College Of Arts and Sciences | Funk and Pharaohs: Communicating Culture Through Dress
S103 | 4005 | Christiansen, D.
In this course, dress and appearance are presented as a visual
vocabulary used to explore the communication of identity, ethnicity,
values, social status and group affiliation throughout history and
today. Readings and various campus resources, such as the Fine Arts
Museum, opera/stage costume, a historic clothing collection, and a
museum of cultural artifacts will be combined to teach students about
the role clothing and appearance have played throughout time.
Readings and lectures will cover topics extending from the history of
clothing and original theories on why we wear clothes, to thoughts
about why we wear what we do, and how the psyche and society affect
fashion adoption and change. The course will also encourage
discussion of appearance perceptions that lead to the development of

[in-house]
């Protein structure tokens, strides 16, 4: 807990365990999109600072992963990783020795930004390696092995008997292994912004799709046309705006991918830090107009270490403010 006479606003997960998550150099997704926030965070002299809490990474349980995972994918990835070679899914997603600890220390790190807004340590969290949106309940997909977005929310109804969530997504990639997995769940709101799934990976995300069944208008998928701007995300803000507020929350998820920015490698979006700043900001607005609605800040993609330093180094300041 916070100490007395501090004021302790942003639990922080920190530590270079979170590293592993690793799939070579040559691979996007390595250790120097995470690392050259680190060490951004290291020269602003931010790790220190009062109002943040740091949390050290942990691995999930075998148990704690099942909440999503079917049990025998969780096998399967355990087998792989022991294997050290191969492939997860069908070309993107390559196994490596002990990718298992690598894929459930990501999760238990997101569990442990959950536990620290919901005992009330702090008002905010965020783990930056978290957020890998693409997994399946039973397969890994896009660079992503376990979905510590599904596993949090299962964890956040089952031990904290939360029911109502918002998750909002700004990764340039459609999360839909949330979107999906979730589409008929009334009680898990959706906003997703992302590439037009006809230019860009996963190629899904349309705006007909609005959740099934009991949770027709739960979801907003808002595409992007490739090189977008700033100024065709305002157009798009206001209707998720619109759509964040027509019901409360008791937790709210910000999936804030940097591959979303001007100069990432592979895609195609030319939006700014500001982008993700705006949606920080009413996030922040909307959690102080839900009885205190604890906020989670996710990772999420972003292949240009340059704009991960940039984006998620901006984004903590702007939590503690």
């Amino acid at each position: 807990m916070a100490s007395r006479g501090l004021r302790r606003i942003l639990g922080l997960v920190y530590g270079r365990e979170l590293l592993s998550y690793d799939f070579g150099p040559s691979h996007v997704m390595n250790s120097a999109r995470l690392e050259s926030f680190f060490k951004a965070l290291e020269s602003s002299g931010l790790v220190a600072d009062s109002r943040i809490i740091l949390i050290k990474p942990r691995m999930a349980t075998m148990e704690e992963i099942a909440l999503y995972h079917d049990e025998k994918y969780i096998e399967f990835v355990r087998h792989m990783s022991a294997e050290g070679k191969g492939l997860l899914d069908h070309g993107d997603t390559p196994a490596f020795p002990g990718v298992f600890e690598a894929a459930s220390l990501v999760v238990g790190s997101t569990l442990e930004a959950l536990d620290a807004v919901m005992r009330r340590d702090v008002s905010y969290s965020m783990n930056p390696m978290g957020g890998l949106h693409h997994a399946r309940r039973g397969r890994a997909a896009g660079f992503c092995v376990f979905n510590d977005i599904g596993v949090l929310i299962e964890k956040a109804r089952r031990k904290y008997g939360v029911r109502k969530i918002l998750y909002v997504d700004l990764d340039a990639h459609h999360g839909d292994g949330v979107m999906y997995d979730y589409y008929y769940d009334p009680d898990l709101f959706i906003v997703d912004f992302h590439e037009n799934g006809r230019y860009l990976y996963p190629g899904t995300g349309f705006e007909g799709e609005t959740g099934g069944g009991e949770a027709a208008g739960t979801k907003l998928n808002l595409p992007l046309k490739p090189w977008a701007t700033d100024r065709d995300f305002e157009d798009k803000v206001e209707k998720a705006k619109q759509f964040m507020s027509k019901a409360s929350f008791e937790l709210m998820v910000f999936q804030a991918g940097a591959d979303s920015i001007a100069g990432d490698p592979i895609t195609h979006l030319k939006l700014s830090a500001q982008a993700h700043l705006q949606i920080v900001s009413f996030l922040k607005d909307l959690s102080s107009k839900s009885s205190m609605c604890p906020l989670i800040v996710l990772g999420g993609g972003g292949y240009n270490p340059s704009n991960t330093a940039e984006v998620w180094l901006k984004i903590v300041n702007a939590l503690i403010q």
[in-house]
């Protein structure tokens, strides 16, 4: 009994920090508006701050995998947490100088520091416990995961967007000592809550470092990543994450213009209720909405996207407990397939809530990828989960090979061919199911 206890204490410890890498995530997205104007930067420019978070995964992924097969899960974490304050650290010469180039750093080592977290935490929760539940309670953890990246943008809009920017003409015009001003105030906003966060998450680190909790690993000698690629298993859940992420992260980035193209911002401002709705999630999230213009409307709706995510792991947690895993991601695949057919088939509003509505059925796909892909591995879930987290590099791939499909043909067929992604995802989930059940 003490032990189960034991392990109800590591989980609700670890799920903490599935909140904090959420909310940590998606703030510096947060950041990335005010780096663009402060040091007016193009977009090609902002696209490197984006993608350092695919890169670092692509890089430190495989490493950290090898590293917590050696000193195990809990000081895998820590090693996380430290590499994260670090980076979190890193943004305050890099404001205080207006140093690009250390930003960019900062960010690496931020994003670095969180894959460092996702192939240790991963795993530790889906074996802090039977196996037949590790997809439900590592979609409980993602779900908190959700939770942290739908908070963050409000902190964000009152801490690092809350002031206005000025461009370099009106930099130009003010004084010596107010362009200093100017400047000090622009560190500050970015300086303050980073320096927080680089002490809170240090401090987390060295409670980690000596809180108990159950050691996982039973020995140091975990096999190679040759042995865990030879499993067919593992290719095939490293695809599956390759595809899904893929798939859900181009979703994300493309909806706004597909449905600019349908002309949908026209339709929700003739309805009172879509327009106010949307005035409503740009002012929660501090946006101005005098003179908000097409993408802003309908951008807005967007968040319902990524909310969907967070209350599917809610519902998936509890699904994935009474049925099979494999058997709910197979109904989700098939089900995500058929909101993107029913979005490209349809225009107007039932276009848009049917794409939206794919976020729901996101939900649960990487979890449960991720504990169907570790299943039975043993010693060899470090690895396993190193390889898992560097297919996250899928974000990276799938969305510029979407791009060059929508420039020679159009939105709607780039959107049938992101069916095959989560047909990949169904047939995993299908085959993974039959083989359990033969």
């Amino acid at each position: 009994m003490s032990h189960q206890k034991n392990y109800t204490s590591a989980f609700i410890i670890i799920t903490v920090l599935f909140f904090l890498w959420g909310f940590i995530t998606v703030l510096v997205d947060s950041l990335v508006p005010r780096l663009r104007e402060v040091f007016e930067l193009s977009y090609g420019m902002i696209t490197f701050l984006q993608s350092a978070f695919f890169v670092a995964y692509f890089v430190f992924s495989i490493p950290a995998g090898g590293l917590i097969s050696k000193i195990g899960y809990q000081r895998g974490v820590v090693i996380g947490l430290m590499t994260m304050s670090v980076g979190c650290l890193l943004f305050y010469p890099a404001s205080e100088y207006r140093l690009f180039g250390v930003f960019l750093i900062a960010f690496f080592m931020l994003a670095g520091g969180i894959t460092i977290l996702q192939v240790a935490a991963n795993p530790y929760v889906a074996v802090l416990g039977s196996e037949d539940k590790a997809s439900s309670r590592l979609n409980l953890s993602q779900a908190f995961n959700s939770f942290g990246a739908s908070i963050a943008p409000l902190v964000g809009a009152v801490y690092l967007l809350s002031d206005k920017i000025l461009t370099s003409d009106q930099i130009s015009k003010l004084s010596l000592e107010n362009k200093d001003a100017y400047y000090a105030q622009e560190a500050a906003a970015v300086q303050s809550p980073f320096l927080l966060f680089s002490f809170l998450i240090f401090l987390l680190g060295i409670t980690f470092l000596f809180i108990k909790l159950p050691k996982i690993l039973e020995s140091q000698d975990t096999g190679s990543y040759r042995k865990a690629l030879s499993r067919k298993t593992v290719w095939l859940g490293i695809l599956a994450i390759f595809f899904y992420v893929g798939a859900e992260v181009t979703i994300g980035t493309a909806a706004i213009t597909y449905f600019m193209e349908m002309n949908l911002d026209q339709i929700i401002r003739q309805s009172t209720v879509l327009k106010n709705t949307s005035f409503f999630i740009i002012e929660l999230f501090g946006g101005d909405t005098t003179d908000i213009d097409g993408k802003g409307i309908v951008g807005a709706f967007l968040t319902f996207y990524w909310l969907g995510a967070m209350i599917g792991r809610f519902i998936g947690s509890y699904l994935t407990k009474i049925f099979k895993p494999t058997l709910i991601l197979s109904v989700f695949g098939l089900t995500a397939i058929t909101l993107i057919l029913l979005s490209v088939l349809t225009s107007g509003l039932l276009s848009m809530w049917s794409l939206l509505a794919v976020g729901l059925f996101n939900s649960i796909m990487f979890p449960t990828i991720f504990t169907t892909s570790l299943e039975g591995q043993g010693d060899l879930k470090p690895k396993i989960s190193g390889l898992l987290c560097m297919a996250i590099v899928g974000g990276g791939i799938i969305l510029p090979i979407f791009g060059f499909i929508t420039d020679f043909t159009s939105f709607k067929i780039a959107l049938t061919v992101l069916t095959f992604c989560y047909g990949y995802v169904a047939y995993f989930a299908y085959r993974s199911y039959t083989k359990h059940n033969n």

stereotypes, prejudice, and ethnocentricity. In general we will use
the concept of dress and related disciplines as vehicles for learning
the academic tools necessary for a successful college career.
During the course of the seminar, students will be asked in group
discussions and written assignments to evaluate their current
perceptions of other cultures/subcultures, from both the past and
today, and compare them to others' through the critical and
analytical study of art, drama, costumes, fashion, and material
culture. They will begin to develop critical writing skills, and gain
an early understanding of how to read and respond to research and
writing at the college level using library and campus resources.
This course is appropriate for anyone hoping to study design, fine
arts, theater, history, or sociology, especially with an interest in
dress and appearance. You will emerge a more open-minded,
independent, critical thinker with the tools to be successful in the
first year of school.